In the blogging world we tend to believe that quantity is better than quality, unfortunately that’s definitely the old school way of looking at it. Thankfully, we’ve all come a lot farther since 2011 and we have tools and information at our fingertips to make us better. True, while it seems that more unique indexed pages would give us more opportunities to show up in a Google search, it doesn’t matter if those pages aren’t providing value to consumers. Google sees how your topic performs over time, and low rankings or pages with zero views can affect your SEO negatively, when we want blogging to help your SEO over time. In order to ensure that you are providing your consumers with quality content, we have to look at one very specific idea: Why are you blogging?
Why are you blogging? It seems like you would have already answered this question before reaching this point, but if not, that’s okay. Your answer should be precise. It should have a goal in mind. You are important, and so is your time. You do not have time for distractions, especially for something as vital as your business. If your answer is “to attract attention to my business” you are going about this all wrong. Set a precise goal (i.e. 350 new visitors monthly). Now, identify what it’s going to take to get to that point. Creating quality content that consumers want to read, over and over is a crucial part to building a following. If you are good, they will subscribe. If you are great, they will share with their friends.
By being able to quantify what your expectations are for your blog, you can create a realistic schedule for your blog posts, including where and how to share them. When we have a clear focus in mind, it helps us narrow our choices, and make the decision that is best for our business, and provide informative content to our consumers.
1900 words. You may be asking if it’s really necessary that your blog postings are that long. The answer is, maybe. See, a search engines algorithm is constantly changing, so very rarely is an exact number (like 1900) going to answer that question specifically. Here’s what we do know, 500 words used to be the recommended number for search engines.
However, in 2018 we saw 4 million blog posts published every day. With the increase in frequency of 500-word blogs, we’ve seen search engines give priority to pages that are providing longer content, as it’s deemed more valuable. With that said, not everyone wants to read 1900 words. So here we need to take into account our keyword research.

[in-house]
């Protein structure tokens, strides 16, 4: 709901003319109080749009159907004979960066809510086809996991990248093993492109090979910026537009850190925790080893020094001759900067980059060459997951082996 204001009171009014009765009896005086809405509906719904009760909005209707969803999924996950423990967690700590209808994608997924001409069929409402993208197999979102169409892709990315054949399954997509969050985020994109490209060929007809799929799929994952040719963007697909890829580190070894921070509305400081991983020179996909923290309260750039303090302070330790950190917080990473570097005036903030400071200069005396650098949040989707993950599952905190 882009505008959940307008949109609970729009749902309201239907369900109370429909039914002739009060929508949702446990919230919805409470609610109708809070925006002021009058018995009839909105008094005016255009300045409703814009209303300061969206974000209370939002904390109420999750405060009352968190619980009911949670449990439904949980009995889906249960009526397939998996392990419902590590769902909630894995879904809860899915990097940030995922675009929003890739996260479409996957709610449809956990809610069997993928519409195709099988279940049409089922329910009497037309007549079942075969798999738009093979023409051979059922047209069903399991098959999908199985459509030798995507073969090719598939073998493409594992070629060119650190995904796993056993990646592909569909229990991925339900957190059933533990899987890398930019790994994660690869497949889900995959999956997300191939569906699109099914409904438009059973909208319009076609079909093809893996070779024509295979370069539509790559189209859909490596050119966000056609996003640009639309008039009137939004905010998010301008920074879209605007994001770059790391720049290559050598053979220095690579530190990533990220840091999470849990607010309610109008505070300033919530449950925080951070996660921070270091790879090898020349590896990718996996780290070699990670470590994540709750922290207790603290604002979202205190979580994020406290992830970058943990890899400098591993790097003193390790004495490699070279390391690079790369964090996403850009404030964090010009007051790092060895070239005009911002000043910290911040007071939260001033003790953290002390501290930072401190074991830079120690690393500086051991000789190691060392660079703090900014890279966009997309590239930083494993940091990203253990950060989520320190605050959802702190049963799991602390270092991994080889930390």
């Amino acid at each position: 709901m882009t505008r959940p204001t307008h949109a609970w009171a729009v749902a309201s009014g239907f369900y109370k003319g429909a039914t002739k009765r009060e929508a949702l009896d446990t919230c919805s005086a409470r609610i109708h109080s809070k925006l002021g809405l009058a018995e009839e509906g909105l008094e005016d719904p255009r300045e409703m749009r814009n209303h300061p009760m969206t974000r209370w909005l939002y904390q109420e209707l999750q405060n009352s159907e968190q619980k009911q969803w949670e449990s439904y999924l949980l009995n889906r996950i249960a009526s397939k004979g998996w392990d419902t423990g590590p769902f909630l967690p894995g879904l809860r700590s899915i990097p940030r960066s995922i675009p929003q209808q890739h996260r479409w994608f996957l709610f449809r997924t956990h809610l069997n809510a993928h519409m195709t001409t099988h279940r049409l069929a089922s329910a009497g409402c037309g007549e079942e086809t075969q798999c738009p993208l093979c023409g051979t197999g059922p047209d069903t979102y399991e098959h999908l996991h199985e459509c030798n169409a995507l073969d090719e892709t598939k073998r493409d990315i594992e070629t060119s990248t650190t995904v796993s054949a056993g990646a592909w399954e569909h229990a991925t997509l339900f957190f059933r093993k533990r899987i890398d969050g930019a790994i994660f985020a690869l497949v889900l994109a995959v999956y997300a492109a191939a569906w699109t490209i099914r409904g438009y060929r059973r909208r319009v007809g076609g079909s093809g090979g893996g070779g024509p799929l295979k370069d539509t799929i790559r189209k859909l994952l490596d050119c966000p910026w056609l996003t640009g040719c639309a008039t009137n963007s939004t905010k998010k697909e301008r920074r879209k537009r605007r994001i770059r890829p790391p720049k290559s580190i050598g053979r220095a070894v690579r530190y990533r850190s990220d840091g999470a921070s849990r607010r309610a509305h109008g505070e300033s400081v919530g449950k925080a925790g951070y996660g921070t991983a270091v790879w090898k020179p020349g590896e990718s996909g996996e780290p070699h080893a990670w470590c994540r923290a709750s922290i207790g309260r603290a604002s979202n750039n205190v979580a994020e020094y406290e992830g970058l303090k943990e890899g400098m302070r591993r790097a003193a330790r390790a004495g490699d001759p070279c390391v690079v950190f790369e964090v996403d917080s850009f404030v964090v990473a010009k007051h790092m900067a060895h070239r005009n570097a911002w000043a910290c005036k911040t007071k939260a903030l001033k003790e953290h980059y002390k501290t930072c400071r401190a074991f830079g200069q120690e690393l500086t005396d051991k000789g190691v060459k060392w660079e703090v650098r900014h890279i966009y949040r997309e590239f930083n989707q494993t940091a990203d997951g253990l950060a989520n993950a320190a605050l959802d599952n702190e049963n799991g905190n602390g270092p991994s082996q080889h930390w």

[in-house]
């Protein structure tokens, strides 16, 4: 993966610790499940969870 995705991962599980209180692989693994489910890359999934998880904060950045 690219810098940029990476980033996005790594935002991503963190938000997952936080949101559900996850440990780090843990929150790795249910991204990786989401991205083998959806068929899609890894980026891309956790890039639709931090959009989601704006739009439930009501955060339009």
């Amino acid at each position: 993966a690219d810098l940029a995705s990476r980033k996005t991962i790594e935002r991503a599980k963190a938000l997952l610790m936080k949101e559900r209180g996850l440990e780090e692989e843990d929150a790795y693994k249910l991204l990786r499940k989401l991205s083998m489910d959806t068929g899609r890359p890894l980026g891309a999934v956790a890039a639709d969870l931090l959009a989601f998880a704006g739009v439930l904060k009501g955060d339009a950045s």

Consider your competition, specifically those pages that are on the first page of the search engine results. Those pages are considered to be an authority on the topic, hence their ranking. In order to compete with those pages, you need to know the average length of most blogs (at least on the first page) in your search engine results. Then, you just need to write more quality content than your competitors.
Remember, that while longer blogs tend to rank higher, it has little to do with the length of the post, and it has everything to do with the quality of content that you are providing consumers.
Bringing it all Together
We’ve covered a lot, so now it’s time to break it down and bring it all together. You need topics that are going to optimize SEO for your blog. What steps do you take?
- Develop your niche. You may have multiple. That’s ok. Write them down.
- Look at the niche that you’ve created, highlight keywords that stand out to you. Now, do the keyword research that is necessary to turn these into longtail keywords.
- Look back at your research when you were developing your niche. What were the consumers intent? What content were they looking for? Determine the type of blog that you need to write. Will it be “How To” or “The List?” Either way, use that information along with your keyword and niche to develop potential titles for your blogs.
- Compare your working titles against one another. Which of those titles provides you with quality content that will provide value to your target audience while still helping you achieve your goals? Those are the ones to circle.
- Once you have your narrowed down list, now is the time to complete your research. Review what you know about your keywords, and determine how long your competitors’ blogs typically run for those keywords. Your goal is to write an blog at least equal in quality, but longer in length to satisfy the search engines.
Your blog SEO strategy is essential to making your blog a success. When you blog, you provide fresh and current content that tells Google, as well as your audience, that you are an authority on your business, because you are tapped into what is going on in your industry.
A blog also keeps your audience on your site, and the amount of time users are on a website is something that Google notices. Also, Google loves links, whether you are linking internally to your own site, or giving other people a reason to link back to yours, blogging gives you the ability to do that. So, while creating topics that are going to impart value on your target customers may seem like it's something that is going to take a lot of effort, it is a gift that will continue to give.
Remember, as a blog is built, each individual blog post gives your target customer one more opportunity to find you, and it gives you one more opportunity to convert them. Take the time to find the SEO topics you need - and your business will thank you.